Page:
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ArcelorMittal to build $500 million electric arc furnace in Alabama
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ArcelorMittal to build $500 million electric arc furnace in Alabama

ArcelorMittal to build electric arc furnace in Alabama

ArcelorMittal is building a new electric arc furnace at AM/NS Calvert in Alabama.

ArcelorMittal plans to invest $500 million in its AM/NS Calvert mill in Alabama, where it will build a new electric arc furnace.

The Luxembourg-based steelmaker, one of Northwest Indiana's largest employers, will spend the next 24 months building a new electric arc furnace that will be able to turn scrap metal into 1.5 million tons of steel slabs for its hot strip mill a year.

“An electric arc furnace at Calvert makes strategic sense as it allows our asset to be more reactive to the local market as well as being in line with the USMCA," ArcelorMittal Chairman and CEO Lakshmi Mittal said. "Furthermore, it aligns with our ambition of producing smarter steels for a better world.”

The investment is expected to create 300 more jobs at the $4 billion mill in Alabama, which ArcelorMittal and the Nippon Steel Corp. bought as a 50/50 venture from Thyssenkrupp.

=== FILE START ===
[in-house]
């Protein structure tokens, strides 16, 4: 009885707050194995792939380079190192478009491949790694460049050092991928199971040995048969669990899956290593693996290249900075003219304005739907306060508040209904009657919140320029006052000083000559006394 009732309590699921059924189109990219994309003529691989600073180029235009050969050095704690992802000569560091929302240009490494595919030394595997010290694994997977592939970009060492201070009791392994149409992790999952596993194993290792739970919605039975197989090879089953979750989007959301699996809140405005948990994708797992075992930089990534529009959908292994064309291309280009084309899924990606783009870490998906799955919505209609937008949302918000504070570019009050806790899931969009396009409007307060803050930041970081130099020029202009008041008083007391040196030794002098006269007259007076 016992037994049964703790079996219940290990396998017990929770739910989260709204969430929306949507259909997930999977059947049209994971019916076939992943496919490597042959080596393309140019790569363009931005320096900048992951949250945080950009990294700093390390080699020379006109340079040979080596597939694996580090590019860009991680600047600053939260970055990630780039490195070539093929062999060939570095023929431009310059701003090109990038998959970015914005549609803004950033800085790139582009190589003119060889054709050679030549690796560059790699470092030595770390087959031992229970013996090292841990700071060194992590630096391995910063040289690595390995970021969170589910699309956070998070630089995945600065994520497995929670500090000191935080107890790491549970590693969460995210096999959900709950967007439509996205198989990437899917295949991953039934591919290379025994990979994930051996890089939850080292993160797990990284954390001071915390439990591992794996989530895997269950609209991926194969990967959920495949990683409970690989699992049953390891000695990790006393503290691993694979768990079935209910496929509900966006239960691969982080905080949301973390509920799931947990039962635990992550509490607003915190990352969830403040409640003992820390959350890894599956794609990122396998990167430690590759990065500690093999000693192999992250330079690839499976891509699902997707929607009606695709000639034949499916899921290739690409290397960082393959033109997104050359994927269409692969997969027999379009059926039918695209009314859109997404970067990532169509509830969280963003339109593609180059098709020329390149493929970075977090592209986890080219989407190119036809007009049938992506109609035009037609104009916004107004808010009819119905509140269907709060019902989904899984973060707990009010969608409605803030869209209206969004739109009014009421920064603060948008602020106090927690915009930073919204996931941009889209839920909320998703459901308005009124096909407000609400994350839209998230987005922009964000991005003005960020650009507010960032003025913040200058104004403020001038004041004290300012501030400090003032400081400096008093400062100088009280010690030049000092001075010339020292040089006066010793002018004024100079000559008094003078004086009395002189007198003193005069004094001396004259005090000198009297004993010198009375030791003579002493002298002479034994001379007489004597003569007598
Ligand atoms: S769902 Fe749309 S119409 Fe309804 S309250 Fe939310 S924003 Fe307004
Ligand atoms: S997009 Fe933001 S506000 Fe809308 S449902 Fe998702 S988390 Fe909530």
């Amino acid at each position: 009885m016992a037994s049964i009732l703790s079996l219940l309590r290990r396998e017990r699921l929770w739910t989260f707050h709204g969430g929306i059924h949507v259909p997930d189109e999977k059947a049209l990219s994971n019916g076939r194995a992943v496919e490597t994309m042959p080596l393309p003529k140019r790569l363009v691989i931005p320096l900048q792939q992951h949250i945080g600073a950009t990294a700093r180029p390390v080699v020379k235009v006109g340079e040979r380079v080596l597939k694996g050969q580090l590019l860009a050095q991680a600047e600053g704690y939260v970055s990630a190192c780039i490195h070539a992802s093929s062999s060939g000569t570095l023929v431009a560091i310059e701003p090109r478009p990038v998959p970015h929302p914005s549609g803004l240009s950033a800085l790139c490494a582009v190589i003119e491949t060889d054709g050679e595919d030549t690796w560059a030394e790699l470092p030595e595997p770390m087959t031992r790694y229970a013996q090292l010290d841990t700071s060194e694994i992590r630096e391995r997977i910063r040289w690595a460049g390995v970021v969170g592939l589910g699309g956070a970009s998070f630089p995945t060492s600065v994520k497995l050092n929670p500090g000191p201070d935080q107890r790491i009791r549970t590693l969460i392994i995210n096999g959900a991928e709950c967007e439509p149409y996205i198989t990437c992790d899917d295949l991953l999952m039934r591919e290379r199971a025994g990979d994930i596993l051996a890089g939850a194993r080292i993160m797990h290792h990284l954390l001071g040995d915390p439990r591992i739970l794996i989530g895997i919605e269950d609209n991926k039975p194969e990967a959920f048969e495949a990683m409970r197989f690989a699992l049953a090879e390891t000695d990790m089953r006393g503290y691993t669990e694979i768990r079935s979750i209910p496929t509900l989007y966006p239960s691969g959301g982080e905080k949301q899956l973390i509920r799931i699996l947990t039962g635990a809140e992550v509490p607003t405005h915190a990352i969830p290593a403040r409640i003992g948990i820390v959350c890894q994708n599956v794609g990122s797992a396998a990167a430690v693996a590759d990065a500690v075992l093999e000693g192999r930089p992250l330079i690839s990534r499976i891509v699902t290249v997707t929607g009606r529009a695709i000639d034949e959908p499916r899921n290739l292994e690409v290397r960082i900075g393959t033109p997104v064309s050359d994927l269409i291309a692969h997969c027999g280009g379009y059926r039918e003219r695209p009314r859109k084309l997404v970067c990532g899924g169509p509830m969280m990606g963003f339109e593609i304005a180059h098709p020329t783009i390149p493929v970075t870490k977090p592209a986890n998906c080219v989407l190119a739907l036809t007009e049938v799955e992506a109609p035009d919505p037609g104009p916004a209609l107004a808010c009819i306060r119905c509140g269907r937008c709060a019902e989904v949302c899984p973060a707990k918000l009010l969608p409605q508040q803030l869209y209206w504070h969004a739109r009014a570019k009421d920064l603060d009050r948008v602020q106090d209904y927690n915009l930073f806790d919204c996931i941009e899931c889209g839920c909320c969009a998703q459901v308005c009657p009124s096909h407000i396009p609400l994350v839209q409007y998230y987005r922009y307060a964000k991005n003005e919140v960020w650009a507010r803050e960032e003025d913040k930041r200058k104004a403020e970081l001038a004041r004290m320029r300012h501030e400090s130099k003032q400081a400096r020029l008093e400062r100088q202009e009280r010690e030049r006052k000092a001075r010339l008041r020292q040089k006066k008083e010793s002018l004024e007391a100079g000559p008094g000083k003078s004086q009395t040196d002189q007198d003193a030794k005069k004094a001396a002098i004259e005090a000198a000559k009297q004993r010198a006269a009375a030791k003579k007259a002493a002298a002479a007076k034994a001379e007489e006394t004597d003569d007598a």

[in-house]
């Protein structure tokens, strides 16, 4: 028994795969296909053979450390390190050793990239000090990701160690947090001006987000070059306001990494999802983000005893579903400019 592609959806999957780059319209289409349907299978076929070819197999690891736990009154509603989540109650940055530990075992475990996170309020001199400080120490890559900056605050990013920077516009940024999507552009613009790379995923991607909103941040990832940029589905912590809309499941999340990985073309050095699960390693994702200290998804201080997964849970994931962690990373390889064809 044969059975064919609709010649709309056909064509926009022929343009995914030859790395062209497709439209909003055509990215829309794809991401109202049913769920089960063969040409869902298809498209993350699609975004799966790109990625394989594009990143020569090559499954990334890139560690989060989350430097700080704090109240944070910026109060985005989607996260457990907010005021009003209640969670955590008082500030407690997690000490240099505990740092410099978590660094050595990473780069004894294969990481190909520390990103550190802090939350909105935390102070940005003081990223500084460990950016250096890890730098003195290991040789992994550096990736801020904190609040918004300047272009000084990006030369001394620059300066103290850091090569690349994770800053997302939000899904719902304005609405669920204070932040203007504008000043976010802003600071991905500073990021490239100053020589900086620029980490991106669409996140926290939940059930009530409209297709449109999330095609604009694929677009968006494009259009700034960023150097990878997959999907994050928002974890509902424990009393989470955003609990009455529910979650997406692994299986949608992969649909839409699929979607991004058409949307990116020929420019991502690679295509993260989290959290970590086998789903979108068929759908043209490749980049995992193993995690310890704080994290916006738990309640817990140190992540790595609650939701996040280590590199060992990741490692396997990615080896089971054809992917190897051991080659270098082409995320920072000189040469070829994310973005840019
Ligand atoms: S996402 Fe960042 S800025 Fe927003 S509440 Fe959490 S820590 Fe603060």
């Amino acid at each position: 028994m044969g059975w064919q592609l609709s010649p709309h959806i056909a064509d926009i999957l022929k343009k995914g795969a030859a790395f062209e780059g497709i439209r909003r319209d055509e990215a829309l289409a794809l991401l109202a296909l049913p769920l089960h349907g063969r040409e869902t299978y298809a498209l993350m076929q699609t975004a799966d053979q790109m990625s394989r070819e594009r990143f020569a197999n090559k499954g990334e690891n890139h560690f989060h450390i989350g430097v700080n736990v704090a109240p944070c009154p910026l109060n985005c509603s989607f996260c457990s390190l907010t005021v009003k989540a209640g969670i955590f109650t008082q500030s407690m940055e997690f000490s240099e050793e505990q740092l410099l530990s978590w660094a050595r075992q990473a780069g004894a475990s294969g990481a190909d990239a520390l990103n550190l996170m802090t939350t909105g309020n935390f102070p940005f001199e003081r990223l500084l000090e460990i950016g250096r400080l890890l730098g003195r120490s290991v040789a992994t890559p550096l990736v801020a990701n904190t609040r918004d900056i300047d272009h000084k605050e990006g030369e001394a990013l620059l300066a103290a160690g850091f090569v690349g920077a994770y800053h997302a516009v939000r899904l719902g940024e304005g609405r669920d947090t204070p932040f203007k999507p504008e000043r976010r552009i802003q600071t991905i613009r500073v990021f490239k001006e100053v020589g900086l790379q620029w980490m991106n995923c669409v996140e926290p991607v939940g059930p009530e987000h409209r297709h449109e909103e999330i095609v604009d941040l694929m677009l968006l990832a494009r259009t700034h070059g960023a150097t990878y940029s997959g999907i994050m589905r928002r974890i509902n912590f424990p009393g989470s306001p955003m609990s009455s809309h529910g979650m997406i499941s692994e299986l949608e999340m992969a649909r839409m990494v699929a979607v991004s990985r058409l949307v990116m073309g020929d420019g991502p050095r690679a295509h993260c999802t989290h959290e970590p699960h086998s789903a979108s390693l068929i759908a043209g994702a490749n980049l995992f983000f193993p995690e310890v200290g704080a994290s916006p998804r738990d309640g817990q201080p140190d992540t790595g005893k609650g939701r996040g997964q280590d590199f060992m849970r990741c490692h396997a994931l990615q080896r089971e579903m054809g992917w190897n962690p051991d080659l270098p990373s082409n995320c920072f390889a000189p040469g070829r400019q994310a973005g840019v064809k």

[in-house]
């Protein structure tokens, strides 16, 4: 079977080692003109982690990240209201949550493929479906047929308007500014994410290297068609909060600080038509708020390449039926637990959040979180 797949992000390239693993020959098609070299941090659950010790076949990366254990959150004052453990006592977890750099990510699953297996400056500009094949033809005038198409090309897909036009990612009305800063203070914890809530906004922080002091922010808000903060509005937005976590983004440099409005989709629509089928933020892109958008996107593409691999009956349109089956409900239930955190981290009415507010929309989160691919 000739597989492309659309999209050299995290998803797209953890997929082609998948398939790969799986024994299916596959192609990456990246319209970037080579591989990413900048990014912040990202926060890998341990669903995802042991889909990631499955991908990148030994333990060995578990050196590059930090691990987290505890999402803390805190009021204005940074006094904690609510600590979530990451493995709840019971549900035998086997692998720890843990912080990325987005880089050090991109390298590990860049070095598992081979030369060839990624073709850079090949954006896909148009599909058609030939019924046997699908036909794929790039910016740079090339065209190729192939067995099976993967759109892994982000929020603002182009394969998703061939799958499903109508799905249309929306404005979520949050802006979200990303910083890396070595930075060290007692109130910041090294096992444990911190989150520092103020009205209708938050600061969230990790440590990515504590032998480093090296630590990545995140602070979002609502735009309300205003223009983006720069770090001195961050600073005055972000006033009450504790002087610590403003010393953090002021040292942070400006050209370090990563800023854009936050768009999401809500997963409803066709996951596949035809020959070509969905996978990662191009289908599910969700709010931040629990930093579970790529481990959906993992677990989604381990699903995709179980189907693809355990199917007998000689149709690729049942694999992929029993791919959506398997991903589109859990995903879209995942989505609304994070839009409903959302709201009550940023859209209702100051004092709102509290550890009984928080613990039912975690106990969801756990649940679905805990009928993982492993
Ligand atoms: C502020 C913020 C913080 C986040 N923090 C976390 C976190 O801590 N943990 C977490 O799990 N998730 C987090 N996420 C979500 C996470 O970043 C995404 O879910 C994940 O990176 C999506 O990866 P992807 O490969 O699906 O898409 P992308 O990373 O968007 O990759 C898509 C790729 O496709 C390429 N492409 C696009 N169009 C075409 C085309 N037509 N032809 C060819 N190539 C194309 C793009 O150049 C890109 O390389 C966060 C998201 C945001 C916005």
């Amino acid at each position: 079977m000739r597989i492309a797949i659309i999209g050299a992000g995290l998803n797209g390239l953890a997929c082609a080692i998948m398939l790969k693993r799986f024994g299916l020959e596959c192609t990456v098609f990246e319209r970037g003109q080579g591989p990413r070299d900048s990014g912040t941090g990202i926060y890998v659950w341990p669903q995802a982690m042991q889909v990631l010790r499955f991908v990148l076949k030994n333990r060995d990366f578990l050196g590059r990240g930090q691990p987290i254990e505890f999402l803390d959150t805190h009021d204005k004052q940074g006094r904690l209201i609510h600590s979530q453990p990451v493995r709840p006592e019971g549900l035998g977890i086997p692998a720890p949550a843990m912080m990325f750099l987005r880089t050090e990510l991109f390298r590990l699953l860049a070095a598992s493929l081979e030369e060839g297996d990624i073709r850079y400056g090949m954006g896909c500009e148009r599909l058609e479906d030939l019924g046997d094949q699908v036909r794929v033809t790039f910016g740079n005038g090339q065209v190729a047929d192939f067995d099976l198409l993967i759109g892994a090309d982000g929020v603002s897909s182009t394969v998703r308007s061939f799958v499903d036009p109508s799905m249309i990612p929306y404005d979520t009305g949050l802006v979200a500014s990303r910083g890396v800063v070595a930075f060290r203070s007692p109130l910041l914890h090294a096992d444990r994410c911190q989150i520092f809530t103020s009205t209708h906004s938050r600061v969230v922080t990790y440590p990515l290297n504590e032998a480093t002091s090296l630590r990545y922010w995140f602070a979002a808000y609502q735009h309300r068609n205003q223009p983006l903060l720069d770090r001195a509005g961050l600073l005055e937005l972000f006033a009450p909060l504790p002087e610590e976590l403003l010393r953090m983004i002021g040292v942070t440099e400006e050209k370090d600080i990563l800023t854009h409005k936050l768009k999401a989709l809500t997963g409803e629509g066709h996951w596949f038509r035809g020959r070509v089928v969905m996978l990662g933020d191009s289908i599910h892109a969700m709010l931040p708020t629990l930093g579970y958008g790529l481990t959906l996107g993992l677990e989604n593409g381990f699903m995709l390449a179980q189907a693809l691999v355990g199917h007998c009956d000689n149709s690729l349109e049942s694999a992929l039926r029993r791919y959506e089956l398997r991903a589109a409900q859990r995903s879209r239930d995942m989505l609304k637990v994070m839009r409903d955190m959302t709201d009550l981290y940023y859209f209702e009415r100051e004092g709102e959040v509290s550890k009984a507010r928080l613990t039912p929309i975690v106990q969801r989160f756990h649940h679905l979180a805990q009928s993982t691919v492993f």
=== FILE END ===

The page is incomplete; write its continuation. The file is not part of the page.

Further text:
“The addition of an EAF at AM/NS Calvert presents a transformational opportunity for what is already widely considered to be the world’s most advanced steel finishing facility," ArcelorMittal CEO Brad Davey said. "This is a logical next step in optimizing AM/NS Calvert’s supply chain. Enhancing our already highly competitive lead times with short lead-time flexibility, combined with our existing world class facilities will give AM/NS Calvert a decisive competitive advantage. In addition, the USMCA trade agreement is a 'game changer' for former NAFTA and as a result, future steel supply chains for the automotive markets will be required to use steel that was created within North America. A new EAF at AM/NS Calvert will further secure ArcelorMittal’s leadership in the North American automotive market.”

ArcelorMittal and Nippon Steel Corp. already have invested $200 million into the Alabama steel mill that ArcelorMittal has called "the world's most advanced steel finishing facility."

Northwest Indiana's other large steelmaker, U.S. Steel, also is pursuing a strategy of diversifying beyond the integrated steel mills along the lakeshore that make new steel from raw material to add mini-mill electric arc furnaces that recycle existing steel scrap. 

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Business Reporter

Joseph S. Pete is a Lisagor Award-winning business reporter who covers steel, industry, unions, the ports, retail, banking and more. The Indiana University grad has been with The Times since 2013 and blogs about craft beer, culture and the military.

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